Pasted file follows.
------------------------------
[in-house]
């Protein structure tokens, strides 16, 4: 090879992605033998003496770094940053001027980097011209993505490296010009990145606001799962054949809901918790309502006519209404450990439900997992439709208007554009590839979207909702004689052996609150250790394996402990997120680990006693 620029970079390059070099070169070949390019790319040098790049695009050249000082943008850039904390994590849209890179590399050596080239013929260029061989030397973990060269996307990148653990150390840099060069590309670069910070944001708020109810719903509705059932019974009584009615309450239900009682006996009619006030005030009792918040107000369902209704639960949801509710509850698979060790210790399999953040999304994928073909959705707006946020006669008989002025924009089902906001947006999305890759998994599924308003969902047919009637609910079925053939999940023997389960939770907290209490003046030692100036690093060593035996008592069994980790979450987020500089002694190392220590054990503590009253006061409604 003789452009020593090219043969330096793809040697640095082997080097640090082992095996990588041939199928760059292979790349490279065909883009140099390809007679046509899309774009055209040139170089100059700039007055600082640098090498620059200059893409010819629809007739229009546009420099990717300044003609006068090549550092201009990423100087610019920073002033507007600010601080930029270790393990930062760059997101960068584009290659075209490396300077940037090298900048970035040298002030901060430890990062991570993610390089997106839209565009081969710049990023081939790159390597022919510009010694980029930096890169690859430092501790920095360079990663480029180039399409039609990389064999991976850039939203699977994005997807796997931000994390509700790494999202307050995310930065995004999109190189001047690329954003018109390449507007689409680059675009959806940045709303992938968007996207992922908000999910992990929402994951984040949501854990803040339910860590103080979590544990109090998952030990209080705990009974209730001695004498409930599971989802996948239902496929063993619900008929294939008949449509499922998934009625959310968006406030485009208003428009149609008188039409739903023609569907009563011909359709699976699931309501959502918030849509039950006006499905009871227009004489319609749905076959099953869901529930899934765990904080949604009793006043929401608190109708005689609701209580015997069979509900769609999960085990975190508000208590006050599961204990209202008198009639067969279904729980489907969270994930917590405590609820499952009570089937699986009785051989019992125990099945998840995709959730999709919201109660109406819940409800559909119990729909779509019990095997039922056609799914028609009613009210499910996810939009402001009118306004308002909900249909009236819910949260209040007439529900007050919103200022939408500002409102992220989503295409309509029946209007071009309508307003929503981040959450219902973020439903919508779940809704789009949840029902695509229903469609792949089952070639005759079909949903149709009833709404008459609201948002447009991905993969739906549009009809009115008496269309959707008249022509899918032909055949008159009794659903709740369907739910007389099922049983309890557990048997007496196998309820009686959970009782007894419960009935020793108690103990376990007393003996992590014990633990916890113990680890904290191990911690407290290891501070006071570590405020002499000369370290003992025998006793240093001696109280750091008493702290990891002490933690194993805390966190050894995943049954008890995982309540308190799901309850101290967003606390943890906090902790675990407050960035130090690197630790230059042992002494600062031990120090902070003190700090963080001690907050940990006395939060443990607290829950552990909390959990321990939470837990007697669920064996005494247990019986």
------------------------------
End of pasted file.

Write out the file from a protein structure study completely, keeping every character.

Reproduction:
[in-house]
């Protein structure tokens, strides 16, 4: 090879992605033998003496770094940053001027980097011209993505490296010009990145606001799962054949809901918790309502006519209404450990439900997992439709208007554009590839979207909702004689052996609150250790394996402990997120680990006693 620029970079390059070099070169070949390019790319040098790049695009050249000082943008850039904390994590849209890179590399050596080239013929260029061989030397973990060269996307990148653990150390840099060069590309670069910070944001708020109810719903509705059932019974009584009615309450239900009682006996009619006030005030009792918040107000369902209704639960949801509710509850698979060790210790399999953040999304994928073909959705707006946020006669008989002025924009089902906001947006999305890759998994599924308003969902047919009637609910079925053939999940023997389960939770907290209490003046030692100036690093060593035996008592069994980790979450987020500089002694190392220590054990503590009253006061409604 003789452009020593090219043969330096793809040697640095082997080097640090082992095996990588041939199928760059292979790349490279065909883009140099390809007679046509899309774009055209040139170089100059700039007055600082640098090498620059200059893409010819629809007739229009546009420099990717300044003609006068090549550092201009990423100087610019920073002033507007600010601080930029270790393990930062760059997101960068584009290659075209490396300077940037090298900048970035040298002030901060430890990062991570993610390089997106839209565009081969710049990023081939790159390597022919510009010694980029930096890169690859430092501790920095360079990663480029180039399409039609990389064999991976850039939203699977994005997807796997931000994390509700790494999202307050995310930065995004999109190189001047690329954003018109390449507007689409680059675009959806940045709303992938968007996207992922908000999910992990929402994951984040949501854990803040339910860590103080979590544990109090998952030990209080705990009974209730001695004498409930599971989802996948239902496929063993619900008929294939008949449509499922998934009625959310968006406030485009208003428009149609008188039409739903023609569907009563011909359709699976699931309501959502918030849509039950006006499905009871227009004489319609749905076959099953869901529930899934765990904080949604009793006043929401608190109708005689609701209580015997069979509900769609999960085990975190508000208590006050599961204990209202008198009639067969279904729980489907969270994930917590405590609820499952009570089937699986009785051989019992125990099945998840995709959730999709919201109660109406819940409800559909119990729909779509019990095997039922056609799914028609009613009210499910996810939009402001009118306004308002909900249909009236819910949260209040007439529900007050919103200022939408500002409102992220989503295409309509029946209007071009309508307003929503981040959450219902973020439903919508779940809704789009949840029902695509229903469609792949089952070639005759079909949903149709009833709404008459609201948002447009991905993969739906549009009809009115008496269309959707008249022509899918032909055949008159009794659903709740369907739910007389099922049983309890557990048997007496196998309820009686959970009782007894419960009935020793108690103990376990007393003996992590014990633990916890113990680890904290191990911690407290290891501070006071570590405020002499000369370290003992025998006793240093001696109280750091008493702290990891002490933690194993805390966190050894995943049954008890995982309540308190799901309850101290967003606390943890906090902790675990407050960035130090690197630790230059042992002494600062031990120090902070003190700090963080001690907050940990006395939060443990607290829950552990909390959990321990939470837990007697669920064996005494247990019986």